Since I have a natural aversion to puns, and not to mention the fact that I am not Gene Shalit, I will refrain from calling Evan Almighty anything other than “God awful.” And while I generally refuse to use that phrase in any serious critical capacity, it unfortunately remains the most truthful description one could give.
The movie is a sequel to the 2003 comedy Bruce Almighty, which starred Jim Carrey as a man who is given the powers of God by God (Morgan Freeman). Evan Almighty is the latest example of Carrey’s ability to know when to jump ship (others include Dumb and Dumberer (2003) and Son of the Mask (2005)), and instead follows Steve Carrell as Evan Baxter, a news anchorman in Bruce Almighty, who has recently been elected to Congress. It’s not too long, however, until God comes along, and rather than giving Evan infinite power over the universe, gifts him with the task of building an ark in preparation for a great flood which is coming—in addition to the power to co-opt Noah’s look by appearing more and more like Howard Hughes. From here, the hilarity is supposed to emerge, as Evan is forced to balance his career as a politician with God’s need for an ark.
Unfortunately, the movie is never able to get itself on track, as all the gags float in limbo between lame (Evan’s Noah-like beard grows back instantly as soon as its shaved off, which was already used in The Santa Clause (1994), a Tim Allen film), idiotic (the film has a plethora of animal defecation jokes) and painful (there’s a theater marquee displaying the film title The 40-Year-Old Virgin Mary). Plus, the movie is excruciatingly predictable. Within the film’s first 15 minutes, we learn that not only is Evan a congressman, but an overworked dad without enough time for his family, who also drives a Hummer and has just decided to use wood from old-growth Amazon trees for his cabinets, and who also is about to support a bill that would open up some National Park lands for development. Add in the movie’s heavy-handed religiosity and it’s not too difficult to see where this is headed. It’s just unfortunate that the movie takes about five times longer to realize what the audience already knows.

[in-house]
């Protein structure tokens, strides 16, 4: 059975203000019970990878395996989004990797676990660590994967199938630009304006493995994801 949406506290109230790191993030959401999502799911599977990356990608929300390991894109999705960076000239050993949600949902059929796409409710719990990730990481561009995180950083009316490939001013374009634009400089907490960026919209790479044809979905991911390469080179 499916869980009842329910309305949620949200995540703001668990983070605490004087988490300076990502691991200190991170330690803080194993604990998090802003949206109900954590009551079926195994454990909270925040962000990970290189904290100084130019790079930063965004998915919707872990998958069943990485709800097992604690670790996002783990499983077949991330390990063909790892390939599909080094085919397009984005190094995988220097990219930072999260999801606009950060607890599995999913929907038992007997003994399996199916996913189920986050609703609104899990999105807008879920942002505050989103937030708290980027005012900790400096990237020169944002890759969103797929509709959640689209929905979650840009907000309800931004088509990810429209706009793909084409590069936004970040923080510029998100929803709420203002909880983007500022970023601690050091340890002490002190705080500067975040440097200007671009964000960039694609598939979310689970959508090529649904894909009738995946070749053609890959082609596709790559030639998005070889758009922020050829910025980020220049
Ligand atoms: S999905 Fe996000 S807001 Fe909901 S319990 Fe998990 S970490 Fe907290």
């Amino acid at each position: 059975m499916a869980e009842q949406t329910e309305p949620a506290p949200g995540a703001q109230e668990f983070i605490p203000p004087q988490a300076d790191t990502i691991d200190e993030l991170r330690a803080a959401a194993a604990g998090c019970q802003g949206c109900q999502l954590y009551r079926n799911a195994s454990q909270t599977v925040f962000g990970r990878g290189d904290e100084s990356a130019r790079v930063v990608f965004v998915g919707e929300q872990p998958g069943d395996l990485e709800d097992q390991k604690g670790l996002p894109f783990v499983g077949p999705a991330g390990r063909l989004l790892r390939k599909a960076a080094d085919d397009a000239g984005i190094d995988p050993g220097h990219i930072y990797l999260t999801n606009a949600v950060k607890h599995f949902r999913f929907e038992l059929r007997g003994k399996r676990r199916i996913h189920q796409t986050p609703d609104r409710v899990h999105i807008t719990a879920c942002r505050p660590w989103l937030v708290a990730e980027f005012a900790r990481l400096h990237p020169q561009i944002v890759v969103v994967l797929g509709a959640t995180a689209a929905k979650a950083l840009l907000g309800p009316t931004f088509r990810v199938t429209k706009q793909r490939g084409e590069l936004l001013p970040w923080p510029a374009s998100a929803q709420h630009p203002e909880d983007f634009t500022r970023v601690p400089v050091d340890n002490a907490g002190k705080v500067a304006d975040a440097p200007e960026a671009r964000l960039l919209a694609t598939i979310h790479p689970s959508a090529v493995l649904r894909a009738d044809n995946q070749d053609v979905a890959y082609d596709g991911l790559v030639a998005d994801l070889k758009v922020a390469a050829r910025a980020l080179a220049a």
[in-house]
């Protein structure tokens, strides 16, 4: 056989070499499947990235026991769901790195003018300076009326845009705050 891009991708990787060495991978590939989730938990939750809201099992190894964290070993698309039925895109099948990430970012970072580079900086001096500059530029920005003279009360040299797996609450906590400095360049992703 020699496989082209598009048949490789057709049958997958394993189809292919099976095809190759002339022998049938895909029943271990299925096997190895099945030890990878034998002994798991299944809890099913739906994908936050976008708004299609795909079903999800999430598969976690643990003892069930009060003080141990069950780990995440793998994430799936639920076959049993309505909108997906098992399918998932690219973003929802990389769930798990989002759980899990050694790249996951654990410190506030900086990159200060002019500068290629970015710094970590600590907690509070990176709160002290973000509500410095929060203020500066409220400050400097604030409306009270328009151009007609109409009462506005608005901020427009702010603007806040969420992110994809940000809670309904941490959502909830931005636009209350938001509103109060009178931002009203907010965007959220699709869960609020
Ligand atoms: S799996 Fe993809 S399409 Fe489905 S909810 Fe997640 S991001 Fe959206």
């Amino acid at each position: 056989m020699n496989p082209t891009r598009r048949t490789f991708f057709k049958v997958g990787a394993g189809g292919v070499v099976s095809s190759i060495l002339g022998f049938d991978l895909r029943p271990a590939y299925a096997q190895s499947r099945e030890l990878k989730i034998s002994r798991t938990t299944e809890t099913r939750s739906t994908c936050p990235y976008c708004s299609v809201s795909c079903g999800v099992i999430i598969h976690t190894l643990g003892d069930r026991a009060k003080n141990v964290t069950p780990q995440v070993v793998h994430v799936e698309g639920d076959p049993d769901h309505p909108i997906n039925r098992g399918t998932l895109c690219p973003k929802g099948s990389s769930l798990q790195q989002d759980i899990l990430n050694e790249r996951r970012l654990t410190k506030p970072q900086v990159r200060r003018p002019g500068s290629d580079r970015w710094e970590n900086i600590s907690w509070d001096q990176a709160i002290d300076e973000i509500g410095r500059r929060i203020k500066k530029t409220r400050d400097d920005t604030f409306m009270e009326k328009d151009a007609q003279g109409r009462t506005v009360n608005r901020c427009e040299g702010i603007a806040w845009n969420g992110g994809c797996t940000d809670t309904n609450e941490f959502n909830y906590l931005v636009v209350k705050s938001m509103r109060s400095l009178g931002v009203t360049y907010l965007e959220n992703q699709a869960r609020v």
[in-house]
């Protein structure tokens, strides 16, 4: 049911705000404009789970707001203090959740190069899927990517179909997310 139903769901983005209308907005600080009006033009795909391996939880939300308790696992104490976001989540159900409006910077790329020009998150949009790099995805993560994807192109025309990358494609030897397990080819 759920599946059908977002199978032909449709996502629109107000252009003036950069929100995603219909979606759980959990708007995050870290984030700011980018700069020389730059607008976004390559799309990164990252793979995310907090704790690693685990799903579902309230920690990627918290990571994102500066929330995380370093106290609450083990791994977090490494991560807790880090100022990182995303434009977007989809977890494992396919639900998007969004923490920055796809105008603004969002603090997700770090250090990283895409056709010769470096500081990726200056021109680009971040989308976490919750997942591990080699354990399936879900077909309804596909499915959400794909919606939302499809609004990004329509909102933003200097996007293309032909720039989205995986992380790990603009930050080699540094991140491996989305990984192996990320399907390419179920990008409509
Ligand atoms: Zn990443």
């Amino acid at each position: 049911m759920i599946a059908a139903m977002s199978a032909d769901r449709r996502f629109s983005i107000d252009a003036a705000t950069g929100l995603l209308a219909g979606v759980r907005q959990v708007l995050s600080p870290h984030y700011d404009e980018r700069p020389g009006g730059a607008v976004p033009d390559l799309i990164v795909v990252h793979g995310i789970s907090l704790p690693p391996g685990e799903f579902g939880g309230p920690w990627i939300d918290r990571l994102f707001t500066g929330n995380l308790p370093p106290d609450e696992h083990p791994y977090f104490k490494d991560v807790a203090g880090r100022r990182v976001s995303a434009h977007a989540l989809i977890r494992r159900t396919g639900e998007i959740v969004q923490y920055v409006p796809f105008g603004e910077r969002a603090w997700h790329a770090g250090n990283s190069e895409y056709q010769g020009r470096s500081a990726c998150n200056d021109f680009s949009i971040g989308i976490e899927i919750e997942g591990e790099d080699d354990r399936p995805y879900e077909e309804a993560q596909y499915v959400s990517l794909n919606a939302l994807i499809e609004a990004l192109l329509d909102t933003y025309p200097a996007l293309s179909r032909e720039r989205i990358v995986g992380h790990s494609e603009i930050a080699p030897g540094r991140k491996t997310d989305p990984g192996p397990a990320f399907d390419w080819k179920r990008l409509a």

The cast itself is uneven, with Freeman and Wanda Sykes (Pootie Tang) being the highlights, though I’d be much more shocked to see a movie where Freeman or Sykes aren’t at least the tiniest bit appealing. Carrell, who either works best when he’s subdued (see Little Miss Sunshine (2006)) or when seen in limited doses (as in TV’s The Office), is neither of these things here, and instead comes off as obnoxious and annoying, since the makers are working under the presumption that loud equals funny.
The picture’s most interesting aspect is that, depending on your source, it cost anywhere between $175 and $250 million. Where this money went is beyond me, since much of the animal CGI is hokey (and is it really that difficult to find a real life tarantula?) and the movie’s climactic flood isn’t much better. The price tag, when combined with the film’s environmentalist message, also raises the question of the numerous other, more productive uses one could think of for $175 million. Of course, one would be hard-pressed to find something worse to do with $175 million than make Evan Almighty. Rated PG for mild rude humor and some peril.